NSW: Domestic Violence Victims Given More Power

domestic violence victims

Domestic violence victims in NSW will get better protection under the new laws. The NSW Apprehended Domestic Violence Order (ADVO) scheme will be changed to enhance women’s safety.

Criminal offences like coercing, controlling or causing a person to fear for their safety will be regarded as a domestic violence case, reported The Australian.  

The changes which will be introduced into Parliament today by Attorney-General Gabrielle Upton and they will give the courts more power to impose an ADVO on cases related to coercing, controlling and causing fear in a person’s mind over their safety.

Gabrielle Upton said, “The NSW government’s law holds perpetrators accountable for trying to control their victims through fear and violence.”

Previously, authorities did not have the standard definition of domestic violence and family violence and there was also no standard way of counting numbers of police call-outs to such cases.

Yesterday, hundreds of people gathered at South Bank in Brisbane for a candlelight vigil to commemorate those who lost their lives in domestic violence cases. The event was organised to raise awareness about the issue.  The vigil happened just before the announcement of the changes in domestic violence laws.

Queensland Police Commissioner Ian Stewart, former governor-general Dame Quentin Bryce, State Minister for Women Shannon Fentiman and Opposition Leader Lawrence Springborg had joined former Australian of the Year Rosie Batty for the event, reported ABC.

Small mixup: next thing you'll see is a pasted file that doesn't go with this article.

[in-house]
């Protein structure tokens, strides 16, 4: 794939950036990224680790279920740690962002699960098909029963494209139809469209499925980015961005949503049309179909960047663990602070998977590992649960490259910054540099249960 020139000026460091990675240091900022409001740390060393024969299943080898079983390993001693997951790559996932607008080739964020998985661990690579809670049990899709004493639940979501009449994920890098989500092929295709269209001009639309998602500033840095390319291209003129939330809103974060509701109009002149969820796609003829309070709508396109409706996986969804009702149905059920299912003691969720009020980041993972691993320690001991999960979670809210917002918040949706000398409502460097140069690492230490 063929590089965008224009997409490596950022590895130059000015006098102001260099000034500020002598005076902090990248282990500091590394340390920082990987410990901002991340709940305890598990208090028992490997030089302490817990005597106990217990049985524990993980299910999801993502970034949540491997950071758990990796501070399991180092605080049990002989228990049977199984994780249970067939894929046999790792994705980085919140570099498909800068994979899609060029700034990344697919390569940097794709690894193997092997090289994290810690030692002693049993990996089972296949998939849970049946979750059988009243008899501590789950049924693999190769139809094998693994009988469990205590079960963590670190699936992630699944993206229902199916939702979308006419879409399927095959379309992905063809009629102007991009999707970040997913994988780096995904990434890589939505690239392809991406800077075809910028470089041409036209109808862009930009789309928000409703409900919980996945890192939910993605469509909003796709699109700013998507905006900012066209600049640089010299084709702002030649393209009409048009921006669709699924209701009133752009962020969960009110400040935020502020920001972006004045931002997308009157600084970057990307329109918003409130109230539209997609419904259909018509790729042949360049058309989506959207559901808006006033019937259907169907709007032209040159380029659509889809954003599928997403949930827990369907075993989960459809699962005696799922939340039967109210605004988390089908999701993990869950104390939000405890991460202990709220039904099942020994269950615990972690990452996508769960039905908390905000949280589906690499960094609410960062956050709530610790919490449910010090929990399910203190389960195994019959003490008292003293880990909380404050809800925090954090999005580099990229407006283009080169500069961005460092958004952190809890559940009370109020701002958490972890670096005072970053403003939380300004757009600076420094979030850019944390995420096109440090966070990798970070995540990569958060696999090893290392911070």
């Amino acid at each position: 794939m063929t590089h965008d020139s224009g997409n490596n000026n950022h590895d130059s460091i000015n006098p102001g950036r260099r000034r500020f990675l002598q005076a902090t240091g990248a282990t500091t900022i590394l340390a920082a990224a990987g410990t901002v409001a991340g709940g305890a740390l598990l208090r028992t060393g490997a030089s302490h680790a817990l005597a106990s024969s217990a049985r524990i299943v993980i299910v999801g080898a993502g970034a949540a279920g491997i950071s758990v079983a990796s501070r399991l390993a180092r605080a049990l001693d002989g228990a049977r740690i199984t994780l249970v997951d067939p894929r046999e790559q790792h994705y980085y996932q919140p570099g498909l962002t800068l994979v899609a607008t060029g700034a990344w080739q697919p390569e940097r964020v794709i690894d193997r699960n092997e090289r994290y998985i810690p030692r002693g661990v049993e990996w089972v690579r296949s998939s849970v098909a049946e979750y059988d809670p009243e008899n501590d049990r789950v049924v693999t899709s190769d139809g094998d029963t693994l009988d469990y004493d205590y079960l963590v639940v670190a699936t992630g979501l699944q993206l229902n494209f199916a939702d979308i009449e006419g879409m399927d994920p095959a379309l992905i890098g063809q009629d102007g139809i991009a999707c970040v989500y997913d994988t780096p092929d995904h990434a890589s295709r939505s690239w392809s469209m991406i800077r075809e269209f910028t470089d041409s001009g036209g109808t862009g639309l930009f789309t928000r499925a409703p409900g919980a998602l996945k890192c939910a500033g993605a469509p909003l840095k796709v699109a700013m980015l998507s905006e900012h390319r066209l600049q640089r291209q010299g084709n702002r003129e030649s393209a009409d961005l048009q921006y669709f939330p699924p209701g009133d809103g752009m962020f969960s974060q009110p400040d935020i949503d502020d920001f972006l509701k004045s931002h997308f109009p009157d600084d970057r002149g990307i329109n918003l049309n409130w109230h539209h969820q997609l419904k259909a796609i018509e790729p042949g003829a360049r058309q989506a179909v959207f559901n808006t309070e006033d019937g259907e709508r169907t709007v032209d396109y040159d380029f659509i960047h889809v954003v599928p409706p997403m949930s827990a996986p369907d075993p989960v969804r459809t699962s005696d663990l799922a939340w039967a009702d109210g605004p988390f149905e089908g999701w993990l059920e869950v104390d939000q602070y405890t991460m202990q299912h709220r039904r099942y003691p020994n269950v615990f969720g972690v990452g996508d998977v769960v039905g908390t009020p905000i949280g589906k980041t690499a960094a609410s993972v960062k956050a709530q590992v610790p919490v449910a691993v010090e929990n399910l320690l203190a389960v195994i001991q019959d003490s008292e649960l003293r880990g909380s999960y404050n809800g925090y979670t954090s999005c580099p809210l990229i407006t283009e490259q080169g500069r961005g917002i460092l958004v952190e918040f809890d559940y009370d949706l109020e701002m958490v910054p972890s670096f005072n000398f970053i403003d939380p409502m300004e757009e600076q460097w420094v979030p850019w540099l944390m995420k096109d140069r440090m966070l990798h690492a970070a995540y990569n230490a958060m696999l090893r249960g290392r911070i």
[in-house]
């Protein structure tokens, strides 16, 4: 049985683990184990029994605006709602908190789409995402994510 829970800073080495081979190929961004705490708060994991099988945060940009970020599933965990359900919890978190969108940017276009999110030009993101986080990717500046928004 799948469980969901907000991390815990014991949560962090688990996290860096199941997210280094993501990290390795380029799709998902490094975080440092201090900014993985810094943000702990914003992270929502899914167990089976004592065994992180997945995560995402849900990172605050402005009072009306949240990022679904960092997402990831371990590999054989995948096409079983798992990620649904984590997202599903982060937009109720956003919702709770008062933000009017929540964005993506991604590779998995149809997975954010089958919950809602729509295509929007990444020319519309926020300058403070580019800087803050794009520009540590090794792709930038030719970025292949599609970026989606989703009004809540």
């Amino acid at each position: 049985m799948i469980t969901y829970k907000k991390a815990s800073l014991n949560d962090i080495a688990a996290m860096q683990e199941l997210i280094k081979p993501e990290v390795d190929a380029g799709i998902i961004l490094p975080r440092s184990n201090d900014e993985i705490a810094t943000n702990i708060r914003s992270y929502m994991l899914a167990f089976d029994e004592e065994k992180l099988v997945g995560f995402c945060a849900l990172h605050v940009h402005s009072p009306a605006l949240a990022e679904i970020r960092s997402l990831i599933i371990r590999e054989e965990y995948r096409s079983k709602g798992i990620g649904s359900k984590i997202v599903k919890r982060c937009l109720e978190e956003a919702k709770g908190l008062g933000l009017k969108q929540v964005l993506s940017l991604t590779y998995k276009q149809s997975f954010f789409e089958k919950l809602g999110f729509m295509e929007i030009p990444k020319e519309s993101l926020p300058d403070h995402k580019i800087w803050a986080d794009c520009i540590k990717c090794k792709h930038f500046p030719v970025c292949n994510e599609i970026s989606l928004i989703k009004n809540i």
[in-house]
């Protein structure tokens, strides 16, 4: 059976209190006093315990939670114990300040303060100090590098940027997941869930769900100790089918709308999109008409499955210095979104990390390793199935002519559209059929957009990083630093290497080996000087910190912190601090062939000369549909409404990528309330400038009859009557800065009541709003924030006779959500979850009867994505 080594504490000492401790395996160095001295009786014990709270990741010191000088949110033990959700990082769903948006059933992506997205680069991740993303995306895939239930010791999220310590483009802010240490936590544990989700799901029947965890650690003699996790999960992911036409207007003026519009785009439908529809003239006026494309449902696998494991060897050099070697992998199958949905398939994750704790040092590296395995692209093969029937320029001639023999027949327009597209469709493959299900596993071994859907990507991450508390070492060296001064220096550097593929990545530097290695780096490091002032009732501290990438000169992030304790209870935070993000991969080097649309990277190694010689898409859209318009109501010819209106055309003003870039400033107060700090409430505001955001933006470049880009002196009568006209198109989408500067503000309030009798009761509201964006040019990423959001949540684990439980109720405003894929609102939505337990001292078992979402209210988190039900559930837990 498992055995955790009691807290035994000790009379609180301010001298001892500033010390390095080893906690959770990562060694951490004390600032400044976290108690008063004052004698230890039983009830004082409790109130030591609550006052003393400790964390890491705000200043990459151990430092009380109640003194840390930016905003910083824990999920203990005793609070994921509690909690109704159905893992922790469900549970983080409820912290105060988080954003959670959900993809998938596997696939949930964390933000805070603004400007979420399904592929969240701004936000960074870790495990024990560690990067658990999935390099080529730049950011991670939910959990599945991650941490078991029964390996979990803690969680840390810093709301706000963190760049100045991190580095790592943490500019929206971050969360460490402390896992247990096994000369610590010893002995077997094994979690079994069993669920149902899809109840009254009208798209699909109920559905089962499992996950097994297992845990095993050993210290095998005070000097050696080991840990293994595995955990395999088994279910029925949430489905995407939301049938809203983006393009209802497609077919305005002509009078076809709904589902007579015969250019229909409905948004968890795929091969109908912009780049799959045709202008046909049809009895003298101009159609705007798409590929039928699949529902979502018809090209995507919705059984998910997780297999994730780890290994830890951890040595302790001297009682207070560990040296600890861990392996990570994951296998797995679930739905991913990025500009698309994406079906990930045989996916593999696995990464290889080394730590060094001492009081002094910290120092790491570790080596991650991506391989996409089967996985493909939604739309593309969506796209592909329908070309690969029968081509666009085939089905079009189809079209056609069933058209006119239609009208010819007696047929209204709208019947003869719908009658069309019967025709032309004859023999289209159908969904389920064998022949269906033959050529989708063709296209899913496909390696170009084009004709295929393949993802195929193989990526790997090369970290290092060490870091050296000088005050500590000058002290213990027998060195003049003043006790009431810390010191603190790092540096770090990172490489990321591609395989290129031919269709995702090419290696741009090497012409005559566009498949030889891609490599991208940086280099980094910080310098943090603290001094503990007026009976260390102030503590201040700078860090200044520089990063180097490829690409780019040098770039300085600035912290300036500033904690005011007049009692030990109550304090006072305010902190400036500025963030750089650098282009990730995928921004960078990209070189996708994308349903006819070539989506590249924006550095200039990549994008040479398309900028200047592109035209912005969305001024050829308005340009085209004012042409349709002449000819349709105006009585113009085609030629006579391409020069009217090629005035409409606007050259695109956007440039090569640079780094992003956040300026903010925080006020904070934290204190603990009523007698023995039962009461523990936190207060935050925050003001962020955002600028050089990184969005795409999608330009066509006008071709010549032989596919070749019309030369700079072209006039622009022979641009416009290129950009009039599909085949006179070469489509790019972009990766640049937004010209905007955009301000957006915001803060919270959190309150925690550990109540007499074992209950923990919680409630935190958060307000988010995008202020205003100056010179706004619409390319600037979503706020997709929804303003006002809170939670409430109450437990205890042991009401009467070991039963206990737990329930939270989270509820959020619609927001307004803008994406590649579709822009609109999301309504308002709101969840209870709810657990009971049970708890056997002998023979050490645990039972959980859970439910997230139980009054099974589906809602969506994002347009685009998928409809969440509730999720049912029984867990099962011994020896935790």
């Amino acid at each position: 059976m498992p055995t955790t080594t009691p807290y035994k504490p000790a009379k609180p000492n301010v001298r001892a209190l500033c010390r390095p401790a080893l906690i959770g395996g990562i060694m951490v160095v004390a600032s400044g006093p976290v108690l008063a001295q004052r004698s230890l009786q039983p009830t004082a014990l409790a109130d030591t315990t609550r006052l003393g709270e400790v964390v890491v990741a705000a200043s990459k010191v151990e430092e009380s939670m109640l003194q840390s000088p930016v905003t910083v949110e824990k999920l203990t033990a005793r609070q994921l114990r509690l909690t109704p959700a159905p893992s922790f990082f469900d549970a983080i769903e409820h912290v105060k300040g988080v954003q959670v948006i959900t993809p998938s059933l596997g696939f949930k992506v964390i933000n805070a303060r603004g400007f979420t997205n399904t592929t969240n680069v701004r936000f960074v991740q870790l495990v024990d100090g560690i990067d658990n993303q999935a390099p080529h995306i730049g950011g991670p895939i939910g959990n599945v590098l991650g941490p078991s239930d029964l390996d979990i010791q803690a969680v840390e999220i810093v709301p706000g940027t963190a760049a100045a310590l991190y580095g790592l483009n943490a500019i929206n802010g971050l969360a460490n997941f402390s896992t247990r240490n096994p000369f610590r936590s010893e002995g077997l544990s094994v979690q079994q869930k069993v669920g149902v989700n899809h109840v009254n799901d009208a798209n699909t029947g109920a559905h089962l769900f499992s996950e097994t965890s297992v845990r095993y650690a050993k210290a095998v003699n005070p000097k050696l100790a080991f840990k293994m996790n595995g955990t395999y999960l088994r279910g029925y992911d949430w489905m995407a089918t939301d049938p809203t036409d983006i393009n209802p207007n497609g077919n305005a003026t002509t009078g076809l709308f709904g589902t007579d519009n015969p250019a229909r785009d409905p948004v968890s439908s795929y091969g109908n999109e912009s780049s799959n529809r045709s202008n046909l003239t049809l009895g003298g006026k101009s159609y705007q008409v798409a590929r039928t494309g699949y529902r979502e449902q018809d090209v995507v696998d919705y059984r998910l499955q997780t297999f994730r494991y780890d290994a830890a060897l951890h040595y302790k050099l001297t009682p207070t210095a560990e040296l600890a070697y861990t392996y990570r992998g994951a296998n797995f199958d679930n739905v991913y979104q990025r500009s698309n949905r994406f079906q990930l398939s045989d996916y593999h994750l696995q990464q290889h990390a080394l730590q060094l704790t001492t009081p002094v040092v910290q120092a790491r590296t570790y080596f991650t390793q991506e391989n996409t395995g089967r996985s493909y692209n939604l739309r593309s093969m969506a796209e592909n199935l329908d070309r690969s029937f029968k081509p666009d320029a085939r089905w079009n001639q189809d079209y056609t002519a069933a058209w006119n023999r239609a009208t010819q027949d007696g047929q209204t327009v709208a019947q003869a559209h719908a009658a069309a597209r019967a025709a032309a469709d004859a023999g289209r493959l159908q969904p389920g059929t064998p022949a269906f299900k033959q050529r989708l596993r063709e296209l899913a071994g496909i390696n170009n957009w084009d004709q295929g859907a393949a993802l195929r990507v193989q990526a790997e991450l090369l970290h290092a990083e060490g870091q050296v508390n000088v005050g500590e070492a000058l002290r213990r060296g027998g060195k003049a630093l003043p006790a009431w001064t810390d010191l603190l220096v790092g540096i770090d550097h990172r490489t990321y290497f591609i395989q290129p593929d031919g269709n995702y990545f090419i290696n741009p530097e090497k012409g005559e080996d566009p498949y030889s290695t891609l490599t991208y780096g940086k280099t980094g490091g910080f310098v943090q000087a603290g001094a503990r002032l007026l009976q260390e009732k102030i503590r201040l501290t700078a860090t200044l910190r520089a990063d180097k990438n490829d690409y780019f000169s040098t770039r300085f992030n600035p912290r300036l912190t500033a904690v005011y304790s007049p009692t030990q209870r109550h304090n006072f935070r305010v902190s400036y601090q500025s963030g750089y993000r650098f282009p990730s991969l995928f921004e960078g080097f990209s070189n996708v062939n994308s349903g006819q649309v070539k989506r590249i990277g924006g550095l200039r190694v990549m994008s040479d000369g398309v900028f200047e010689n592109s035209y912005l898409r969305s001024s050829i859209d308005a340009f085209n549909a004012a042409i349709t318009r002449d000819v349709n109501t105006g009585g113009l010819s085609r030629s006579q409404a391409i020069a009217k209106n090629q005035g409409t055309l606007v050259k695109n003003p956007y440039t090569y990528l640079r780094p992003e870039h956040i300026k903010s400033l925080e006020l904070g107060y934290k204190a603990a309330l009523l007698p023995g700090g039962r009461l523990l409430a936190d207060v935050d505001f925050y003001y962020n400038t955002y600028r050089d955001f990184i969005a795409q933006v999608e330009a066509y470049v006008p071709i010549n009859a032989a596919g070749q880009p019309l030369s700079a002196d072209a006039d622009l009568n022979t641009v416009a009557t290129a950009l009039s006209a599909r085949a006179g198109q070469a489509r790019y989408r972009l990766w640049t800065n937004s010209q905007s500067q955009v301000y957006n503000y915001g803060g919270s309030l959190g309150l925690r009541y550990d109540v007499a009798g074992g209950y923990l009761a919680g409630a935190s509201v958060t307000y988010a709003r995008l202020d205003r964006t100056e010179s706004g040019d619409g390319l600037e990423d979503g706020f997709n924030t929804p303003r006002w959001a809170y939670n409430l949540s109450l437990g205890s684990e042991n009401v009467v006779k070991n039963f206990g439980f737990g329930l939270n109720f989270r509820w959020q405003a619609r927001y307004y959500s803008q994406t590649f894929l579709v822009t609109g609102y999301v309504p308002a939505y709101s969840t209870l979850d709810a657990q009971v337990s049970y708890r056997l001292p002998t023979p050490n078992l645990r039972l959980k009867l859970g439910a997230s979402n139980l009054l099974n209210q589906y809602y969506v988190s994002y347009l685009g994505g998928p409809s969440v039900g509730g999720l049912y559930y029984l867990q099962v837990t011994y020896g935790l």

Batty who lost her son in a domestic violence incident two years ago, said, “”His father took him as a final act of power and control and revenge.”

“There are many words, but nothing is enough. I feel your pain, I know your journey. It isn’t good enough. I look out and I mostly always see women. It’s about time the men started to step up big time. This is not domestic or family violence, this is men’s violence against women,” added Batty.

Reportedly, Australian police deal with around 657 domestic violence cases every day which means there is one report of domestic violence case every two minutes. The data had been provided by police services around the country in a 2015 report by ABC stated.

Previously, the Government launched a 12-year-plan to end domestic violence in 2010. It focused on enhancing the safety of women with additional steps in addressing the mental trauma faced by children who witness violence at home. However, incidents of domestic violence never  ceased. The new laws are the hope of thousands of women who are domestic violence victims.

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